The Sher Fertility Institute posted a photo on their Facebook page depicting a sleeping baby surrounded by hundreds of syringes, depicting what really goes into IVF.
Women who go through in-vitro fertilization (IVF) endure months of tests, needles, and close evaluations to be sure that once they do conceive, the pregnancy progresses smoothly. And while this has become a widely used method of having children in our society, what isn't as well known is what, exactly, goes into the process—and the toll it can take on a woman who wants nothing more than to be a mother.
The basics are that IVF involves removing a woman's eggs, fertilizing them, and then placing them in her uterus. What isn't spoken about so much is the amount of testing and prolonged waiting that she goes through. In the two weeks leading up to IVF, in order to stimulate the growth of their eggs, prospective moms have to self-administer one to three fertility shots every day. Then, once the eggs have been inserted in their uterus, they need to have daily progesterone injections for two more weeks, until they can take their first pregnancy test.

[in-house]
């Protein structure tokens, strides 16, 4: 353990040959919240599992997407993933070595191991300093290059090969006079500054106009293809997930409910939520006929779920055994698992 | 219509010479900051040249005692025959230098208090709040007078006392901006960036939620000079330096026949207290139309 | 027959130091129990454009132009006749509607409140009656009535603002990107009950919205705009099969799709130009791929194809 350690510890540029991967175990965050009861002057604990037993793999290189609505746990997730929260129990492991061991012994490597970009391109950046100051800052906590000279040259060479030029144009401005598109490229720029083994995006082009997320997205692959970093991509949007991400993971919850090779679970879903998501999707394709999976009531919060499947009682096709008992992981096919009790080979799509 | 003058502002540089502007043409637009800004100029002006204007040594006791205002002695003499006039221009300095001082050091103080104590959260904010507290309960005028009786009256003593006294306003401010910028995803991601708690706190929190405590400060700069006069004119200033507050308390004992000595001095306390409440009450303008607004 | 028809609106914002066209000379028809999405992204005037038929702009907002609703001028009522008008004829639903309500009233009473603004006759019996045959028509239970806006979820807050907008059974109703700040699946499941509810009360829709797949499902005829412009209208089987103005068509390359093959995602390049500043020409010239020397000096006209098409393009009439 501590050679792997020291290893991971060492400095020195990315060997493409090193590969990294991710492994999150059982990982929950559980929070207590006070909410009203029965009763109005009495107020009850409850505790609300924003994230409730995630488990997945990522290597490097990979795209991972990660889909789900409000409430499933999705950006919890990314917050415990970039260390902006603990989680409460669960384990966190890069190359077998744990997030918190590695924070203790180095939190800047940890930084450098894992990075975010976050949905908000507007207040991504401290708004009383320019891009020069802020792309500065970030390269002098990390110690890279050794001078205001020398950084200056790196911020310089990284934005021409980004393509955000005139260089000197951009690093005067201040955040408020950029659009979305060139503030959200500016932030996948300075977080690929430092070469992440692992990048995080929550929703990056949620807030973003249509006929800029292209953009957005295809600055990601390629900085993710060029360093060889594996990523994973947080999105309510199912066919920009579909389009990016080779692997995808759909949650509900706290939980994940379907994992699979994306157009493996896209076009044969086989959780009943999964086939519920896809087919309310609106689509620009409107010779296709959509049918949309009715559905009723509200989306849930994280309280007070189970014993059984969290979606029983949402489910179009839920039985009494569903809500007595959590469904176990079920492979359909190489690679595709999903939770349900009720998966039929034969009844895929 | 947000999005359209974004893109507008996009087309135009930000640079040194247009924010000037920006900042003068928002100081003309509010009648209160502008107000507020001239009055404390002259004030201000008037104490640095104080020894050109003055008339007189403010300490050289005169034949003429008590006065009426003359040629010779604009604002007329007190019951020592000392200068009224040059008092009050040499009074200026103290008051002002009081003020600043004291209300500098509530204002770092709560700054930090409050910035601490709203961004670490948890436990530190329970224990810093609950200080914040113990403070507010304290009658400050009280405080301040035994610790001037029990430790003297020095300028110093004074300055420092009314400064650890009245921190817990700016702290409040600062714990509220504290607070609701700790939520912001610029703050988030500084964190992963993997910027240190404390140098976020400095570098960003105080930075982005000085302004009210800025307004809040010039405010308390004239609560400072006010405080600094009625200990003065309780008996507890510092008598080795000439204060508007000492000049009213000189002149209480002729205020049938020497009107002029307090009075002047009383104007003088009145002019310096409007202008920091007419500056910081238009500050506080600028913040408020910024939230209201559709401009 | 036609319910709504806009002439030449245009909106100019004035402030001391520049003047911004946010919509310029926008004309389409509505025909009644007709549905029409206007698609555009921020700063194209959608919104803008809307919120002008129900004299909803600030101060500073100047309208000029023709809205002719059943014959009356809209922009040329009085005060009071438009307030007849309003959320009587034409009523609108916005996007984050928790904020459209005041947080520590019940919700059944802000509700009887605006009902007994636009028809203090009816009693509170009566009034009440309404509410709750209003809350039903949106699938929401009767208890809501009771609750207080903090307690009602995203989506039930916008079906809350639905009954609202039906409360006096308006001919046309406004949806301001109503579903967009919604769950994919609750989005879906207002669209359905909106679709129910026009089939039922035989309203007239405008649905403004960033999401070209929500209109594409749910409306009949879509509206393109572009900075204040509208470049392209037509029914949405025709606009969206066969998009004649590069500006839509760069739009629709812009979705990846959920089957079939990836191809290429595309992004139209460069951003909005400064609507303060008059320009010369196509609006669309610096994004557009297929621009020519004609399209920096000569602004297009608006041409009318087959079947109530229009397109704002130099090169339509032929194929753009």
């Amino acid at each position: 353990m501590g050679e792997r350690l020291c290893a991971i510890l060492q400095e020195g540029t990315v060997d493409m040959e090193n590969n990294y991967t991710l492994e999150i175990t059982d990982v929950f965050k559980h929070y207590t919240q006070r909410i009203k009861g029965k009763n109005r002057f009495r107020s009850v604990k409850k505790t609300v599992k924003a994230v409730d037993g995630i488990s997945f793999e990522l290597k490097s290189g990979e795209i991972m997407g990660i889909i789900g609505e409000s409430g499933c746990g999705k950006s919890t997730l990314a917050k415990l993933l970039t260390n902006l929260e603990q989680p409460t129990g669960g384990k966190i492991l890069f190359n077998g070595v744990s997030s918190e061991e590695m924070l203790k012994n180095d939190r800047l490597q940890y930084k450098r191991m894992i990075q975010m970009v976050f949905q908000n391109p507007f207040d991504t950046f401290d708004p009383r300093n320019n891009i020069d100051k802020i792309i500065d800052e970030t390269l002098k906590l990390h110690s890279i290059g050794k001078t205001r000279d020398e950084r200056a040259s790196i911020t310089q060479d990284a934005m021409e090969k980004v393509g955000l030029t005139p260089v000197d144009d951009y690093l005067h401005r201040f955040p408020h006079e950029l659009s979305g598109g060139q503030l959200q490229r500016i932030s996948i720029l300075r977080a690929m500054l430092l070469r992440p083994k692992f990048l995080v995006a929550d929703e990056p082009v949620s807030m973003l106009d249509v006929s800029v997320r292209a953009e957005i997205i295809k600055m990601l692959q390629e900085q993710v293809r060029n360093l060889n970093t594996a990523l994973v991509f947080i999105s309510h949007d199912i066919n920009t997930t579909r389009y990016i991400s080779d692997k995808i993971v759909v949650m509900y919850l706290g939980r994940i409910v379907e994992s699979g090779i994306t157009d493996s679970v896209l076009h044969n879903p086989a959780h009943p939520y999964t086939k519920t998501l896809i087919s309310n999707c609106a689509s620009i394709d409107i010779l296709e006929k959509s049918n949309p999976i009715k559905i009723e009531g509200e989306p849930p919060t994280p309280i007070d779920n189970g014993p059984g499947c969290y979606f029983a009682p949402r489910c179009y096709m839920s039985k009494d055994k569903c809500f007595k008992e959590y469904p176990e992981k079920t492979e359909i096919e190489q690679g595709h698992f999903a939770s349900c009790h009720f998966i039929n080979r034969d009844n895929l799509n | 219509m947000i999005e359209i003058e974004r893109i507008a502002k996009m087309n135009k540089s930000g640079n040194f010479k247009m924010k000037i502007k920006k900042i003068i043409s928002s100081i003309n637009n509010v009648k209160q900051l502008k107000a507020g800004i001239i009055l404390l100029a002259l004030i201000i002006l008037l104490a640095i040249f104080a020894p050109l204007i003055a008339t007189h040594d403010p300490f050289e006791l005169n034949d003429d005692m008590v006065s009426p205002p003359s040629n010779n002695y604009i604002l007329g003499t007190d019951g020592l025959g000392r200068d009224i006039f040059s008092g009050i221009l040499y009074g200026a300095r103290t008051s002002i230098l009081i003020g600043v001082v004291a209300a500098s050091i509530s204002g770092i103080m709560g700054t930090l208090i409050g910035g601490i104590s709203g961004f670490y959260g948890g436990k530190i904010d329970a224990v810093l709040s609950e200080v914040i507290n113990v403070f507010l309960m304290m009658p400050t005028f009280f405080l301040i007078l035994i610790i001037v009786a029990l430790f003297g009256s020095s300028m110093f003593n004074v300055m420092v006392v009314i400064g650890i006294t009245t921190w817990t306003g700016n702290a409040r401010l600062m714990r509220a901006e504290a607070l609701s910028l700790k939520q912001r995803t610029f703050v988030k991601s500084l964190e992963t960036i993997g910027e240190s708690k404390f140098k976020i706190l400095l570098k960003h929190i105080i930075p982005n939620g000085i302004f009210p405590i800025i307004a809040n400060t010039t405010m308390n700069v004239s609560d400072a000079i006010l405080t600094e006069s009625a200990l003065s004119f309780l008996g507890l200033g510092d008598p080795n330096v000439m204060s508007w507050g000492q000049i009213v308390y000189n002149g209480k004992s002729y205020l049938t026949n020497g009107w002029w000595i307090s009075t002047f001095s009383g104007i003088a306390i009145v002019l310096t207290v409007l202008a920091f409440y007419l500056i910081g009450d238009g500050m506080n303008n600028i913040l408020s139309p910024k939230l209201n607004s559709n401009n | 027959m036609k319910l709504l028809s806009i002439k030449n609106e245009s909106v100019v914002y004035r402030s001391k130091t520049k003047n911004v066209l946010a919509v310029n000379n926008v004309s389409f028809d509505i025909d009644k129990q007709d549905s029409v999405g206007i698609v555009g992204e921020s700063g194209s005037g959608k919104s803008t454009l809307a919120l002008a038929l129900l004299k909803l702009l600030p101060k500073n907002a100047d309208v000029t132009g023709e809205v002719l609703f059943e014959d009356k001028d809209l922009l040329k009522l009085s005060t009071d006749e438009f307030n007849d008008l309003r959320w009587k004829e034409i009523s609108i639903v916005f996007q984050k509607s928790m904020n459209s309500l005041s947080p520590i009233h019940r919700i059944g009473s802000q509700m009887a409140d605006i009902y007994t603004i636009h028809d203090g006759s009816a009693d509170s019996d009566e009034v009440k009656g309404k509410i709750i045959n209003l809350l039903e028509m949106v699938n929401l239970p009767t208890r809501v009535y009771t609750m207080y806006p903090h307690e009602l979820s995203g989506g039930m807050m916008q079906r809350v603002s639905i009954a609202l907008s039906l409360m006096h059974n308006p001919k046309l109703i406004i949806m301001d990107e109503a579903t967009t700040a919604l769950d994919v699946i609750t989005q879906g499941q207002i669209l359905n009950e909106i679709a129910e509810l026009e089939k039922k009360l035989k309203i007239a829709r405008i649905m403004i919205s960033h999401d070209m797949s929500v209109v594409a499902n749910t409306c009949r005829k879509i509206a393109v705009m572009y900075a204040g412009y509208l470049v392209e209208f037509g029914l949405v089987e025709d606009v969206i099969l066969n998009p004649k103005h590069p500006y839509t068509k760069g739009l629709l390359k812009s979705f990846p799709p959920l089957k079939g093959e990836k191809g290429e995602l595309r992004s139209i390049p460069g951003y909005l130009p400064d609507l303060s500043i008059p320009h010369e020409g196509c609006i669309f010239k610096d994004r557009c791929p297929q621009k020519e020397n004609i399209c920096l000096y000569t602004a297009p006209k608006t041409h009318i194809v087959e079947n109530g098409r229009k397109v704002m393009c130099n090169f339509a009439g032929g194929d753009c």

And while most of these women will assure you that the process is plenty worth it, studies show that IVF often takes as many as six cycles in order to work, meaning that many of these moms do in fact go through years of injections.
We don't talk enough about the physical and emotional struggle women face when going through the IVF process, but it is there. And when the Sher Institute shared this photo on its Facebook page, they made it possible for those otherwise uneducated on the topic to see that just because it is a common way for us to have children, it doesn't mean that it is easy.